4

Forbidden in the TOS/AUS of a large number of shared hosting sites is the phrase "Force html to handle server-side code (like php and shtml) to help reduce usage." as a prohibition.

I asked a HostGator tech support guy who supposedly asked someone and came back with "It just means that you can't use HTML to parse PHP to reduce load on the server" which is even more wacky.

I've searched on various combinations of the terms, trying to see if I'd missed some recent new term or technique, but came up short. (Found many tips on setting up apache to serve PHP files as .html) That's how I found the language is used a lot throughout the industry.

Anyone know what this would mean if enforced?

migrated from serverfault.com Dec 15 '15 at 7:12

This question came from our site for system and network administrators.

  • 4
    To me it means go to the next hoster, and skip that one. There's enough quality or adequate hosters out there to not have to play games like that. I haven't seen any real hoster do that for since I can remember, but then again, I don't use cheap bad hosting companies, having learned long ago that they cause me far far far more pain than the few cents I save. What it means is dump the hoster and move before you suffer more pain from other failures they will almost certainly make you suffer. I say this having learned this lesson the hard way, now I refuse to allow clients to use bad hosters. – Lizardx Dec 15 '15 at 7:27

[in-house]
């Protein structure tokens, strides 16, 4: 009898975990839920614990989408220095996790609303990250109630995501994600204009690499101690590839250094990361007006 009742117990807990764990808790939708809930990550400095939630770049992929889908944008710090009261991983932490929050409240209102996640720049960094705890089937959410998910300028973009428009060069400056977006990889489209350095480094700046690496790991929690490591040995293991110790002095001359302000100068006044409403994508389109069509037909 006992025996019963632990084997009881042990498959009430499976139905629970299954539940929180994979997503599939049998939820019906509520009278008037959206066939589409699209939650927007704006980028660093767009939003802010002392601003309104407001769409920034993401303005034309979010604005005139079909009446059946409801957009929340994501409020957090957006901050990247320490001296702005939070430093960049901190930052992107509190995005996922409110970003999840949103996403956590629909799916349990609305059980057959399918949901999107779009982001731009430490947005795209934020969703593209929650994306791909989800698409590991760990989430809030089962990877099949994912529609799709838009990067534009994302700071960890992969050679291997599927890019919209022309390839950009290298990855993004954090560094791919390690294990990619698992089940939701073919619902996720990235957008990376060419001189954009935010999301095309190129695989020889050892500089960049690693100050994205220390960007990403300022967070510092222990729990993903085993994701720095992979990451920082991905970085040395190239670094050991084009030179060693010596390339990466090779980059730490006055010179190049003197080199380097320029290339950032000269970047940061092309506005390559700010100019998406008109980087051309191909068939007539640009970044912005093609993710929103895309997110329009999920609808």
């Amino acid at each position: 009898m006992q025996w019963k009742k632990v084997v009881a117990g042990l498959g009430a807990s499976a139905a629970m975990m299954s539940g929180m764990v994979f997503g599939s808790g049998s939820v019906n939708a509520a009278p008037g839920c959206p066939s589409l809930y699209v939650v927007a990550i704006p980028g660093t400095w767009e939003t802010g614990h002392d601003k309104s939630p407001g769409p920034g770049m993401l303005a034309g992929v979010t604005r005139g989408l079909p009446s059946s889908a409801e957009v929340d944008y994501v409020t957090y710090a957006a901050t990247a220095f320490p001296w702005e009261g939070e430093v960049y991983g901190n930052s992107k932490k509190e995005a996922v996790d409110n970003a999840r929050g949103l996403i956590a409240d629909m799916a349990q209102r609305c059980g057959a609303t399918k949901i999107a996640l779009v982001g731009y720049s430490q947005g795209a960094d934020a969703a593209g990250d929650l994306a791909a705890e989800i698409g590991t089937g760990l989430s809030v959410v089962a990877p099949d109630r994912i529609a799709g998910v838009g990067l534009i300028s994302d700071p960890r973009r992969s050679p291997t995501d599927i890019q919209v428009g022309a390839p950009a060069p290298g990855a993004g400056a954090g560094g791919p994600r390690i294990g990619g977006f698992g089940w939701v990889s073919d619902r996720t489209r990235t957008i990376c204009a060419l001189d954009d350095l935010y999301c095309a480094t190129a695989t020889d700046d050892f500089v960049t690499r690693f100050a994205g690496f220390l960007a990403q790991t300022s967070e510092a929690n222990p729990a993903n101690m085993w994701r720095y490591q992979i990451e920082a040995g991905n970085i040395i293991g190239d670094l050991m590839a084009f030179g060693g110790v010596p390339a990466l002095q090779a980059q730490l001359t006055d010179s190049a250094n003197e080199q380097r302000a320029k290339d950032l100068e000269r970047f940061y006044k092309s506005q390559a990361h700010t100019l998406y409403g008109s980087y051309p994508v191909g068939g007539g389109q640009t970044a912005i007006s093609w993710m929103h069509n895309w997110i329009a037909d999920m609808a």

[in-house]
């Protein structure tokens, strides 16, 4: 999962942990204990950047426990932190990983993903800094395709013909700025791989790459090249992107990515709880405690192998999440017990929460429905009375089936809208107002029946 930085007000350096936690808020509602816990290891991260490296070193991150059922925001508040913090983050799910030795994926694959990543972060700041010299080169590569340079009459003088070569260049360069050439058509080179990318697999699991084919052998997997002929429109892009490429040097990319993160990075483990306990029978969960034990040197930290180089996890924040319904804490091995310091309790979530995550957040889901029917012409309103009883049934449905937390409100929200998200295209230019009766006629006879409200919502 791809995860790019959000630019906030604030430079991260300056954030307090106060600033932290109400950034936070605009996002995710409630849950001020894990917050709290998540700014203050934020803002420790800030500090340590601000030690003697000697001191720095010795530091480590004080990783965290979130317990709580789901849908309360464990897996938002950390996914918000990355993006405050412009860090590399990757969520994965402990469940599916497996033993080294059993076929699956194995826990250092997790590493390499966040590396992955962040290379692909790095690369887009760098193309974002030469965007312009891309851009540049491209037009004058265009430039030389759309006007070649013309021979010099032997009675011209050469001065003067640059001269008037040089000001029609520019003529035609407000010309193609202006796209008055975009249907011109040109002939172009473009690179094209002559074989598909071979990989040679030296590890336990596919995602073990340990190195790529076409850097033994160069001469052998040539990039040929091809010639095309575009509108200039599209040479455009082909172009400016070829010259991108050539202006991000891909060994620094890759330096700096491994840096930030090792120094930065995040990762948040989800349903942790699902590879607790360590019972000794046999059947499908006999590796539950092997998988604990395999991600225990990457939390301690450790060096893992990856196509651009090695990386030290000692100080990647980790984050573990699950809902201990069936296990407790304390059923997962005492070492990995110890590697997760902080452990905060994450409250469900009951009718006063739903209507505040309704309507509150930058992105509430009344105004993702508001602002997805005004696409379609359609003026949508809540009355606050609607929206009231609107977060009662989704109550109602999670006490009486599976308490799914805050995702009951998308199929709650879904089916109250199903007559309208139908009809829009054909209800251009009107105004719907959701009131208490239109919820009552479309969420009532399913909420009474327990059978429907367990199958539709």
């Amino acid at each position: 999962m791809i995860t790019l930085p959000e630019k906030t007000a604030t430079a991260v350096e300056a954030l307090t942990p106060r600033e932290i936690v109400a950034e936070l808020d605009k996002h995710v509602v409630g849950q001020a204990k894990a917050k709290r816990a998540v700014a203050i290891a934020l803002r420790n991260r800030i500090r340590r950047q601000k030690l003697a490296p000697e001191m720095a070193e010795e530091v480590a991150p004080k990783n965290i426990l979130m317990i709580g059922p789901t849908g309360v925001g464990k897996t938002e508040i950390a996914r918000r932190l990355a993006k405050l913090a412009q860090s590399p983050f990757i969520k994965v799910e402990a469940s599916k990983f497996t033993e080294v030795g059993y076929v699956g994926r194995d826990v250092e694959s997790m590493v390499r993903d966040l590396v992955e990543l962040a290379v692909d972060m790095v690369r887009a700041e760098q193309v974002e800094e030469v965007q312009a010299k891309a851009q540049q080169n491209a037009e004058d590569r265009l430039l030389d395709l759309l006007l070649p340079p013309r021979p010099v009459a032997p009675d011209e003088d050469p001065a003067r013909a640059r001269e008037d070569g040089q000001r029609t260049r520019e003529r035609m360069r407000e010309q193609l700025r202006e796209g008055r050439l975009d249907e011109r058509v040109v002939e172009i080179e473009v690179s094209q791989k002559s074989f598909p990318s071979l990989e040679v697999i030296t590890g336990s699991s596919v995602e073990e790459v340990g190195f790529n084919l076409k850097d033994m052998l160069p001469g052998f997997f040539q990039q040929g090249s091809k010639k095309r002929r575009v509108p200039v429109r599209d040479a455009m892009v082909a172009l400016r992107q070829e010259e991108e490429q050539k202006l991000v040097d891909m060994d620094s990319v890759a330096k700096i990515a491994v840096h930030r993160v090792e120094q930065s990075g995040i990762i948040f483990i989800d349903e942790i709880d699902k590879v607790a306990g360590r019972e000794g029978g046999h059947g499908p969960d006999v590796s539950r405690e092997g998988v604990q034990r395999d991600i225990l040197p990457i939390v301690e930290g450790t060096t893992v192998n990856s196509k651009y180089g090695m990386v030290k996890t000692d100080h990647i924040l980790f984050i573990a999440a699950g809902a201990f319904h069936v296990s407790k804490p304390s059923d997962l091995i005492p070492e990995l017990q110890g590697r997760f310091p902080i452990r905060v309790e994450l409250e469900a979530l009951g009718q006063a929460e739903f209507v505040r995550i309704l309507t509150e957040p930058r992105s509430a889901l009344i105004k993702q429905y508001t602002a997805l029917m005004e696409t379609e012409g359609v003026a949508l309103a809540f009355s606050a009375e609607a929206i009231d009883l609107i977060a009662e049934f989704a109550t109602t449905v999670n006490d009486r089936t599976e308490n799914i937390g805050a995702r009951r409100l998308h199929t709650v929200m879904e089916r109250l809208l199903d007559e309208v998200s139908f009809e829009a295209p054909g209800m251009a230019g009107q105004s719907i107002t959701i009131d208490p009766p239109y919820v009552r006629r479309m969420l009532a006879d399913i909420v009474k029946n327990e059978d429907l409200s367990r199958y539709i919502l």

• 1
    That quoted phrase from the HostGator AUS is badly worded IMO, since it implies that forcing html to handle server-side code would "help reduce usage", but it is clearly the opposite. Elsewhere on HostGator support it is worded better... "to lessen your CPU usage... Avoid using too many scripts, and do not force html to handle server-side code (like php and shtml)." - by this they are saying that you shouldn't be using too many .php files! – MrWhite Dec 15 '15 at 12:38
  • I wasn't suggesting setting up apache to send all html files to php for parsing, I only wanted to know what the devil that clause meant. I found the guides on that matter as part of my initial research. Turns out the bunch of sites using that inane verbiage are mostly EIG, so it's probably just an artifact of a single idiot misunderstanding. That still doesn't clarify what they think it means... – The Nate Dec 17 '15 at 9:16
  • I'm not trying to be short, but since people keep missing my point, I apparently need to wax pedantic a bit: My question never was about whether our not serving files through the parser adds any extra overhead. (It does because Apache works that way. Individually it's not a huge amount, and significance is what's debated, here. That was not my question, though, you see.) I was well aware that using the parser adds some overhead; that's part of why the phrase "to help reduce usage" makes it difficult to interpret that way. I'd like to find out what they meant by their moon speak. – The Nate Dec 20 '15 at 20:03